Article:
Smoking during pregnancy is a leading cause of negative pregnancy and perinatal outcomes. While UK guidelines recommend nicotine replacement therapy (NRT) for smoking cessation during pregnancy, adherence to NRT is generally low and may partially explain why NRT appears less effective in pregnancy compared to non-pregnant smokers. This study aimed to identify and describe factors associated with NRT adherence from a health professional's perspective. Two focus groups and one expert group were conducted with 26 professionals involved in antenatal stop smoking services and the data were analysed thematically using a template methodology. From our analyses, we extracted two main themes: (i) 'Barriers to NRT use in pregnancy' explores the issues of how misinformation and unrealistic expectations could discourage NRT use, while (ii) 'Facilitators to NRT use in pregnancy' describes the different information, and modes of delivery, that stop smoking professionals believe will encourage correct and sustained NRT use. Understanding the barriers and facilitators to improve NRT adherence may aid the development of educational interventions to encourage NRT use and improve outcomes for pregnant women wanting to stop smoking.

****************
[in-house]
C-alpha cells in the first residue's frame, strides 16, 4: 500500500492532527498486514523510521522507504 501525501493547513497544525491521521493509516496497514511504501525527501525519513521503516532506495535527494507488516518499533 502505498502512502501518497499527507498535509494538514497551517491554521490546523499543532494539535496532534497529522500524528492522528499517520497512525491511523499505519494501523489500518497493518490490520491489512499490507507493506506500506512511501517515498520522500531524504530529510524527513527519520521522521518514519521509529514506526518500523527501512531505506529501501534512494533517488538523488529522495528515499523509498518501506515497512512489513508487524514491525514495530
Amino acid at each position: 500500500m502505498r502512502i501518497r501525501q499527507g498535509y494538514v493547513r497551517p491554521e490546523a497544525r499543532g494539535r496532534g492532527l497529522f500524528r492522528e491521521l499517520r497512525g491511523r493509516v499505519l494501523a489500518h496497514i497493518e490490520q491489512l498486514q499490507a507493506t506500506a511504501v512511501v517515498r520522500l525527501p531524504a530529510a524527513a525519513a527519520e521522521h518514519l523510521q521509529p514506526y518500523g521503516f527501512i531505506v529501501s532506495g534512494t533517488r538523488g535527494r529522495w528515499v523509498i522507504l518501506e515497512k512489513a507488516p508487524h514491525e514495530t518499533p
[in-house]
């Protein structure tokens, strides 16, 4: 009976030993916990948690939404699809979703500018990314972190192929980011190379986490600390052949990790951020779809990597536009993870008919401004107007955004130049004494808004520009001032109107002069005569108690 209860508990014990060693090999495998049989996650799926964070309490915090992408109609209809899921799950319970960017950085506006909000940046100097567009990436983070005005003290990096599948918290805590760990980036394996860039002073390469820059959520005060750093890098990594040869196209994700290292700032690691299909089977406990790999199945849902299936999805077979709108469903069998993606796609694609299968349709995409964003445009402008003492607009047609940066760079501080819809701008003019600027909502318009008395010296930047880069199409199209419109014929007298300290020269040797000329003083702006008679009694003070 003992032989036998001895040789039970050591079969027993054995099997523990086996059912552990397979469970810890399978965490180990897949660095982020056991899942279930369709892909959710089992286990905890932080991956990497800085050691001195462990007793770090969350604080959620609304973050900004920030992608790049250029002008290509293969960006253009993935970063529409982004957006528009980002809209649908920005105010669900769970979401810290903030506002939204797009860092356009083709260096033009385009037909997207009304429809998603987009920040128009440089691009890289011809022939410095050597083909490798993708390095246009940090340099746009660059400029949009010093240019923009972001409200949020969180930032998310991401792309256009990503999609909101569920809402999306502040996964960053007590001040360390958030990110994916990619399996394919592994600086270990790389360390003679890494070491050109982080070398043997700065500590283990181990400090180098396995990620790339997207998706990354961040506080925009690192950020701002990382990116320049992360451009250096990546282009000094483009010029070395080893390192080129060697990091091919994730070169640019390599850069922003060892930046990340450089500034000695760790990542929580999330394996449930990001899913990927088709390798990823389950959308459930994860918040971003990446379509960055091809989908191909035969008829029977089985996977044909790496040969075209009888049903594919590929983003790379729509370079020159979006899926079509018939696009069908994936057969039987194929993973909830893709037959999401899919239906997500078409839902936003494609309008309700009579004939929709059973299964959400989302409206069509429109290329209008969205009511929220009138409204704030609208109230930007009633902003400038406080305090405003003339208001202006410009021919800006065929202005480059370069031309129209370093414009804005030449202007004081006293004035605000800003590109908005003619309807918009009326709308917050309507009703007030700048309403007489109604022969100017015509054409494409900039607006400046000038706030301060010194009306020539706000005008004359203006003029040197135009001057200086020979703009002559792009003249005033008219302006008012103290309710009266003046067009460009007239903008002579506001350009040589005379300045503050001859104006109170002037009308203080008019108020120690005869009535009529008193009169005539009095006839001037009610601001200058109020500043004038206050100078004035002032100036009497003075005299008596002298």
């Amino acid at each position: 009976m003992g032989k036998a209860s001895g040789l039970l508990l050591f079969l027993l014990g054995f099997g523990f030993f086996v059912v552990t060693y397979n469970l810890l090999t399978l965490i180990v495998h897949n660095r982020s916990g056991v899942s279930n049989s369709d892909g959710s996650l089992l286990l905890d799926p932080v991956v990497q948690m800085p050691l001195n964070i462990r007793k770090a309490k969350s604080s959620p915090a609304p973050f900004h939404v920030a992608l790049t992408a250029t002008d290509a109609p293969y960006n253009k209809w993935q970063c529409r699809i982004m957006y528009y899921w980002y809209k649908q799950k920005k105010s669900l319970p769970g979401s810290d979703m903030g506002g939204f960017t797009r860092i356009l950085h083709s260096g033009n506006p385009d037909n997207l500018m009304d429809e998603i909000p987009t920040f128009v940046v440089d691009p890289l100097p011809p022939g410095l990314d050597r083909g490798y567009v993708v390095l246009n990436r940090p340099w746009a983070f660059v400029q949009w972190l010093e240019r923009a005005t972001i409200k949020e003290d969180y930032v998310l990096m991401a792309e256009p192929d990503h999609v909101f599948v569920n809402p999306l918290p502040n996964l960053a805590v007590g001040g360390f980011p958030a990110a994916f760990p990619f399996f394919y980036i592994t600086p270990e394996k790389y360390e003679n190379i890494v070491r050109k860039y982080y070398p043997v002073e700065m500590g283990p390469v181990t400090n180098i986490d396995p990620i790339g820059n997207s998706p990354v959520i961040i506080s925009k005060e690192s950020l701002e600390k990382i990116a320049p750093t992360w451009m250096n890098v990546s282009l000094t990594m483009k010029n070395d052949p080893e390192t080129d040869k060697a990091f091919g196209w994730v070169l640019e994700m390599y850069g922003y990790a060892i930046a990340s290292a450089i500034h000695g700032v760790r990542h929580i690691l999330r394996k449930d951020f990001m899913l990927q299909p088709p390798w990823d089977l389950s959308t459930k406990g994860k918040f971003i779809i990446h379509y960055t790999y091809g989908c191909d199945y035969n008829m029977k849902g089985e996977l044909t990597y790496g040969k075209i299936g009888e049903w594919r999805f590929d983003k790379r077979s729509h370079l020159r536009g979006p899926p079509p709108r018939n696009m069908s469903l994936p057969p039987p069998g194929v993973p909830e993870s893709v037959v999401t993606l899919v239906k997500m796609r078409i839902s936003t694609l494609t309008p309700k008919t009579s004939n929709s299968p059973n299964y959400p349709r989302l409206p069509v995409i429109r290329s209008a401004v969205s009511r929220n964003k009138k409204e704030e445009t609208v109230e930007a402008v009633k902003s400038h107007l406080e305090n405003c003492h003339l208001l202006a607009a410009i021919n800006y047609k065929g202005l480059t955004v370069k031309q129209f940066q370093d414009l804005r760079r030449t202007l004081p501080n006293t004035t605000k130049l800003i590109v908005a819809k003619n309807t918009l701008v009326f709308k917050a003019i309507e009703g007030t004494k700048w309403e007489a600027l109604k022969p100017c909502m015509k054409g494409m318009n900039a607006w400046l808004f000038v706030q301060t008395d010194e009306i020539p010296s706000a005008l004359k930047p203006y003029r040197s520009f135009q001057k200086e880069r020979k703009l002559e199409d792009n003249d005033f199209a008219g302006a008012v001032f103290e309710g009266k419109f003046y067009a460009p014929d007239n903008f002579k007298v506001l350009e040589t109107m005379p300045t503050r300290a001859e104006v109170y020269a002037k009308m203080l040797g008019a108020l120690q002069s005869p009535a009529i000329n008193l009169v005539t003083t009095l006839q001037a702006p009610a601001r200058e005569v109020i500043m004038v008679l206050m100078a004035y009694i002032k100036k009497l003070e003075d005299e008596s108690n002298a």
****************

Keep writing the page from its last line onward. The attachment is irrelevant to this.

|Journal||International Journal of Environmental Research and Public Health|
|Publication status||Published - 22 May 2019|